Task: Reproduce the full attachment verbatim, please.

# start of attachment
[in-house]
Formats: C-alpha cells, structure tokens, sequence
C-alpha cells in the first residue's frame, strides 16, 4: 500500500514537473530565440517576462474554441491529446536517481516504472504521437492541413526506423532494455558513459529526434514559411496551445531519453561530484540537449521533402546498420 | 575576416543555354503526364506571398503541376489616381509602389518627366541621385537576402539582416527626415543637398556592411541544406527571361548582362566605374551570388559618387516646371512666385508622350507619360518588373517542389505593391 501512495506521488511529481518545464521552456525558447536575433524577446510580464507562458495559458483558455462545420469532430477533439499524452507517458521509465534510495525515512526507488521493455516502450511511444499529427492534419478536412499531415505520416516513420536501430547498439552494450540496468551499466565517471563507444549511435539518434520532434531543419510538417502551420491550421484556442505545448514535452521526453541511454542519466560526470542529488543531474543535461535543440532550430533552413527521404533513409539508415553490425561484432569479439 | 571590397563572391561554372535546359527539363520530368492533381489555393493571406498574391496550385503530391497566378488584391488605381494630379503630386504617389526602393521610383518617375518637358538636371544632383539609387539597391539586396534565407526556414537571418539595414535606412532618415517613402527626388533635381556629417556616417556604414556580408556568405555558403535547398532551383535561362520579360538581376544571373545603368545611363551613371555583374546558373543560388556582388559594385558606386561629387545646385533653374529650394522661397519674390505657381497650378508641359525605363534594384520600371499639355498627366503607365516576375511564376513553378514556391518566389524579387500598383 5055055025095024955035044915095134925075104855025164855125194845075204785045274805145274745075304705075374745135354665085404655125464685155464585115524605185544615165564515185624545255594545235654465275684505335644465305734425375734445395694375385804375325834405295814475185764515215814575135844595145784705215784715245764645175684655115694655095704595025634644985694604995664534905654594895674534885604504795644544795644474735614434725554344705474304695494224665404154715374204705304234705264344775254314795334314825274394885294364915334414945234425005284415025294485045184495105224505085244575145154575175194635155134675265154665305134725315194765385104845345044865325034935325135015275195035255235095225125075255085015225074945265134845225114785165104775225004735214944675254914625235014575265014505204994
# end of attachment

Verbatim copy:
[in-house]
Formats: C-alpha cells, structure tokens, sequence
C-alpha cells in the first residue's frame, strides 16, 4: 500500500514537473530565440517576462474554441491529446536517481516504472504521437492541413526506423532494455558513459529526434514559411496551445531519453561530484540537449521533402546498420 | 575576416543555354503526364506571398503541376489616381509602389518627366541621385537576402539582416527626415543637398556592411541544406527571361548582362566605374551570388559618387516646371512666385508622350507619360518588373517542389505593391 501512495506521488511529481518545464521552456525558447536575433524577446510580464507562458495559458483558455462545420469532430477533439499524452507517458521509465534510495525515512526507488521493455516502450511511444499529427492534419478536412499531415505520416516513420536501430547498439552494450540496468551499466565517471563507444549511435539518434520532434531543419510538417502551420491550421484556442505545448514535452521526453541511454542519466560526470542529488543531474543535461535543440532550430533552413527521404533513409539508415553490425561484432569479439 | 571590397563572391561554372535546359527539363520530368492533381489555393493571406498574391496550385503530391497566378488584391488605381494630379503630386504617389526602393521610383518617375518637358538636371544632383539609387539597391539586396534565407526556414537571418539595414535606412532618415517613402527626388533635381556629417556616417556604414556580408556568405555558403535547398532551383535561362520579360538581376544571373545603368545611363551613371555583374546558373543560388556582388559594385558606386561629387545646385533653374529650394522661397519674390505657381497650378508641359525605363534594384520600371499639355498627366503607365516576375511564376513553378514556391518566389524579387500598383 5055055025095024955035044915095134925075104855025164855125194845075204785045274805145274745075304705075374745135354665085404655125464685155464585115524605185544615165564515185624545255594545235654465275684505335644465305734425375734445395694375385804375325834405295814475185764515215814575135844595145784705215784715245764645175684655115694655095704595025634644985694604995664534905654594895674534885604504795644544795644474735614434725554344705474304695494224665404154715374204705304234705264344775254314795334314825274394885294364915334414945234425005284415025294485045184495105224505085244575145154575175194635155134675265154665305134725315194765385104845345044865325034935325135015275195035255235095225125075255085015225074945265134845225114785165104775225004735214944675254914625235014575265014505204994